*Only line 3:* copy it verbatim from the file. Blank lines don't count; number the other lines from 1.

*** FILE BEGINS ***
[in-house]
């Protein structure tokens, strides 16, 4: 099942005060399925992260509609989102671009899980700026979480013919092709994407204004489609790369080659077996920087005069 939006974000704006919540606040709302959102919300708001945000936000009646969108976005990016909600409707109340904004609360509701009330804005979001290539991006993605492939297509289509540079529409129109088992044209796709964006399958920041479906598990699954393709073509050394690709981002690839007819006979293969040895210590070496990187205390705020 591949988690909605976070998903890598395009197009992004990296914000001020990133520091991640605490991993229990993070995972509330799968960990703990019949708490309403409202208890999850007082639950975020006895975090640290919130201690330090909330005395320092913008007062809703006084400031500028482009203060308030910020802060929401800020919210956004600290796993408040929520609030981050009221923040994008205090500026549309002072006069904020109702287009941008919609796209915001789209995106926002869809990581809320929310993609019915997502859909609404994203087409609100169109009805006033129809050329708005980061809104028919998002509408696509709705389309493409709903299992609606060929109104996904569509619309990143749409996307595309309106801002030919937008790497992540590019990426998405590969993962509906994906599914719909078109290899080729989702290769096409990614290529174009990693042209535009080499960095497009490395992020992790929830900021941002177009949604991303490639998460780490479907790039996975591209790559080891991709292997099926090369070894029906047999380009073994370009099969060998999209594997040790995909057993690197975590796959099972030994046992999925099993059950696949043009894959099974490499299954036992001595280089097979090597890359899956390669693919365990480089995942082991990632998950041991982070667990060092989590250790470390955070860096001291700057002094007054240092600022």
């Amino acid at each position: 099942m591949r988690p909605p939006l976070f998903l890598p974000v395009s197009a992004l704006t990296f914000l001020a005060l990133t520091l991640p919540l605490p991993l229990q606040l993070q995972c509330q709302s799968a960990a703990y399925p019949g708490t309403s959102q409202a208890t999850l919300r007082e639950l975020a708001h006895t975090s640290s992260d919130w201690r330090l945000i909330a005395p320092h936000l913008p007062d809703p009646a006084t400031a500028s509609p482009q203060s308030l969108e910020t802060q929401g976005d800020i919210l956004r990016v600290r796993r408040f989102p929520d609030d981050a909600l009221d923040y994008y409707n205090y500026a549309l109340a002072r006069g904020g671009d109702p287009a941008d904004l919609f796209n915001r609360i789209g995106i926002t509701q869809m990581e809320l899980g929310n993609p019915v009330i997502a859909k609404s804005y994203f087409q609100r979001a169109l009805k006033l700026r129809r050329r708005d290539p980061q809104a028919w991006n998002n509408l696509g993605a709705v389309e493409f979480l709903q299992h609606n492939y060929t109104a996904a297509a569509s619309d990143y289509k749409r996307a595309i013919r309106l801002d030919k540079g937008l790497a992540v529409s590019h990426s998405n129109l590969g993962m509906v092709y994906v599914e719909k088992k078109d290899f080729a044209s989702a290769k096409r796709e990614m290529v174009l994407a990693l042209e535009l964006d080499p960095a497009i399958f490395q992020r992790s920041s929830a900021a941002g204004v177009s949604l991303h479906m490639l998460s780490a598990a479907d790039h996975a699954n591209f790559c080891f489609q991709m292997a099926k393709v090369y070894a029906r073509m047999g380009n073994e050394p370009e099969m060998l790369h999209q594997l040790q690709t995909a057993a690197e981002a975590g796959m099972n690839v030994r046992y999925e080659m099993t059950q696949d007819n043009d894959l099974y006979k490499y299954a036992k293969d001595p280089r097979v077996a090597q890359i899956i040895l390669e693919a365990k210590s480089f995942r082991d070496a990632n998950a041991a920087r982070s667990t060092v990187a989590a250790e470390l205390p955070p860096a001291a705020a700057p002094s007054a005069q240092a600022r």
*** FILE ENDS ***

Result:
């Amino acid at each position: 099942m591949r988690p909605p939006l976070f998903l890598p974000v395009s197009a992004l704006t990296f914000l001020a005060l990133t520091l991640p919540l605490p991993l229990q606040l993070q995972c509330q709302s799968a960990a703990y399925p019949g708490t309403s959102q409202a208890t999850l919300r007082e639950l975020a708001h006895t975090s640290s992260d919130w201690r330090l945000i909330a005395p320092h936000l913008p007062d809703p009646a006084t400031a500028s509609p482009q203060s308030l969108e910020t802060q929401g976005d800020i919210l956004r990016v600290r796993r408040f989102p929520d609030d981050a909600l009221d923040y994008y409707n205090y500026a549309l109340a002072r006069g904020g671009d109702p287009a941008d904004l919609f796209n915001r609360i789209g995106i926002t509701q869809m990581e809320l899980g929310n993609p019915v009330i997502a859909k609404s804005y994203f087409q609100r979001a169109l009805k006033l700026r129809r050329r708005d290539p980061q809104a028919w991006n998002n509408l696509g993605a709705v389309e493409f979480l709903q299992h609606n492939y060929t109104a996904a297509a569509s619309d990143y289509k749409r996307a595309i013919r309106l801002d030919k540079g937008l790497a992540v529409s590019h990426s998405n129109l590969g993962m509906v092709y994906v599914e719909k088992k078109d290899f080729a044209s989702a290769k096409r796709e990614m290529v174009l994407a990693l042209e535009l964006d080499p960095a497009i399958f490395q992020r992790s920041s929830a900021a941002g204004v177009s949604l991303h479906m490639l998460s780490a598990a479907d790039h996975a699954n591209f790559c080891f489609q991709m292997a099926k393709v090369y070894a029906r073509m047999g380009n073994e050394p370009e099969m060998l790369h999209q594997l040790q690709t995909a057993a690197e981002a975590g796959m099972n690839v030994r046992y999925e080659m099993t059950q696949d007819n043009d894959l099974y006979k490499y299954a036992k293969d001595p280089r097979v077996a090597q890359i899956i040895l390669e693919a365990k210590s480089f995942r082991d070496a990632n998950a041991a920087r982070s667990t060092v990187a989590a250790e470390l205390p955070p860096a001291a705020a700057p002094s007054a005069q240092a600022r």